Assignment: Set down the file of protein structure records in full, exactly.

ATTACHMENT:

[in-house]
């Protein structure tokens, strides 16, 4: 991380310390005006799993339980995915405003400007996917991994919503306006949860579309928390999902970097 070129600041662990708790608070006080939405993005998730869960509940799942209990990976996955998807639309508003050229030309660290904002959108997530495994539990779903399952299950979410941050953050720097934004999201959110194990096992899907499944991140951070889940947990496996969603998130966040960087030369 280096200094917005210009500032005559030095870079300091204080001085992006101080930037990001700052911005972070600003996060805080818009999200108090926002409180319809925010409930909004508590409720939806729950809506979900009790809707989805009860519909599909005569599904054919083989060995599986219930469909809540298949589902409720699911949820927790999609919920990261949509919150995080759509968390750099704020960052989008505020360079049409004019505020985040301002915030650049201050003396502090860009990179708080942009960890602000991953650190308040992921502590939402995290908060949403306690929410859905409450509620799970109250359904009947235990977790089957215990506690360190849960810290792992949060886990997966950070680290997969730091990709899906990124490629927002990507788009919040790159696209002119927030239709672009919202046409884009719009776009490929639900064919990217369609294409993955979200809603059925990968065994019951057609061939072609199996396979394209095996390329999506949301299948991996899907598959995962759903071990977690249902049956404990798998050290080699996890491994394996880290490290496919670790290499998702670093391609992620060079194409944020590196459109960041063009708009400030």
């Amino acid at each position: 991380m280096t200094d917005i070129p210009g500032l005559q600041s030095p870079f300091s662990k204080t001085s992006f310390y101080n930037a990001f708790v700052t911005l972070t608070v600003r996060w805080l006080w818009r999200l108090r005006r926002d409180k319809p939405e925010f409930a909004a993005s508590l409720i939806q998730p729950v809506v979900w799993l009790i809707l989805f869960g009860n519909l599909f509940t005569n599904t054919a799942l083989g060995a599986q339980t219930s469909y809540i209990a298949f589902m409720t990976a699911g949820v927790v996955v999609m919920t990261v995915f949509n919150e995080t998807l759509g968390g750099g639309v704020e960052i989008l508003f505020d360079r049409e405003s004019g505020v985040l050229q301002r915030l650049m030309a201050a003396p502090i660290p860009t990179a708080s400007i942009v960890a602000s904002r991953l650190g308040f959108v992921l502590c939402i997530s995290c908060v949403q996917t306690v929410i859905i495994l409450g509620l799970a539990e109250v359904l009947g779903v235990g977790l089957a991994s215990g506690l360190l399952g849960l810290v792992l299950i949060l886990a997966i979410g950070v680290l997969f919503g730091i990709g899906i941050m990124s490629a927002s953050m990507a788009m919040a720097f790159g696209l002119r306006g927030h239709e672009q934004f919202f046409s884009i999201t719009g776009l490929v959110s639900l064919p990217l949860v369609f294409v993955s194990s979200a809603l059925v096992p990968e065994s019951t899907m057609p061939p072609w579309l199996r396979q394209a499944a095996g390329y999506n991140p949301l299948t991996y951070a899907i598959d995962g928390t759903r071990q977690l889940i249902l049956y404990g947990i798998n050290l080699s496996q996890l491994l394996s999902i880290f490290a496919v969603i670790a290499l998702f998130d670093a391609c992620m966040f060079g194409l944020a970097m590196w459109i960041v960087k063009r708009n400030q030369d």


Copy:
[in-house]
């Protein structure tokens, strides 16, 4: 991380310390005006799993339980995915405003400007996917991994919503306006949860579309928390999902970097 070129600041662990708790608070006080939405993005998730869960509940799942209990990976996955998807639309508003050229030309660290904002959108997530495994539990779903399952299950979410941050953050720097934004999201959110194990096992899907499944991140951070889940947990496996969603998130966040960087030369 280096200094917005210009500032005559030095870079300091204080001085992006101080930037990001700052911005972070600003996060805080818009999200108090926002409180319809925010409930909004508590409720939806729950809506979900009790809707989805009860519909599909005569599904054919083989060995599986219930469909809540298949589902409720699911949820927790999609919920990261949509919150995080759509968390750099704020960052989008505020360079049409004019505020985040301002915030650049201050003396502090860009990179708080942009960890602000991953650190308040992921502590939402995290908060949403306690929410859905409450509620799970109250359904009947235990977790089957215990506690360190849960810290792992949060886990997966950070680290997969730091990709899906990124490629927002990507788009919040790159696209002119927030239709672009919202046409884009719009776009490929639900064919990217369609294409993955979200809603059925990968065994019951057609061939072609199996396979394209095996390329999506949301299948991996899907598959995962759903071990977690249902049956404990798998050290080699996890491994394996880290490290496919670790290499998702670093391609992620060079194409944020590196459109960041063009708009400030």
């Amino acid at each position: 991380m280096t200094d917005i070129p210009g500032l005559q600041s030095p870079f300091s662990k204080t001085s992006f310390y101080n930037a990001f708790v700052t911005l972070t608070v600003r996060w805080l006080w818009r999200l108090r005006r926002d409180k319809p939405e925010f409930a909004a993005s508590l409720i939806q998730p729950v809506v979900w799993l009790i809707l989805f869960g009860n519909l599909f509940t005569n599904t054919a799942l083989g060995a599986q339980t219930s469909y809540i209990a298949f589902m409720t990976a699911g949820v927790v996955v999609m919920t990261v995915f949509n919150e995080t998807l759509g968390g750099g639309v704020e960052i989008l508003f505020d360079r049409e405003s004019g505020v985040l050229q301002r915030l650049m030309a201050a003396p502090i660290p860009t990179a708080s400007i942009v960890a602000s904002r991953l650190g308040f959108v992921l502590c939402i997530s995290c908060v949403q996917t306690v929410i859905i495994l409450g509620l799970a539990e109250v359904l009947g779903v235990g977790l089957a991994s215990g506690l360190l399952g849960l810290v792992l299950i949060l886990a997966i979410g950070v680290l997969f919503g730091i990709g899906i941050m990124s490629a927002s953050m990507a788009m919040a720097f790159g696209l002119r306006g927030h239709e672009q934004f919202f046409s884009i999201t719009g776009l490929v959110s639900l064919p990217l949860v369609f294409v993955s194990s979200a809603l059925v096992p990968e065994s019951t899907m057609p061939p072609w579309l199996r396979q394209a499944a095996g390329y999506n991140p949301l299948t991996y951070a899907i598959d995962g928390t759903r071990q977690l889940i249902l049956y404990g947990i798998n050290l080699s496996q996890l491994l394996s999902i880290f490290a496919v969603i670790a290499l998702f998130d670093a391609c992620m966040f060079g194409l944020a970097m590196w459109i960041v960087k063009r708009n400030q030369d």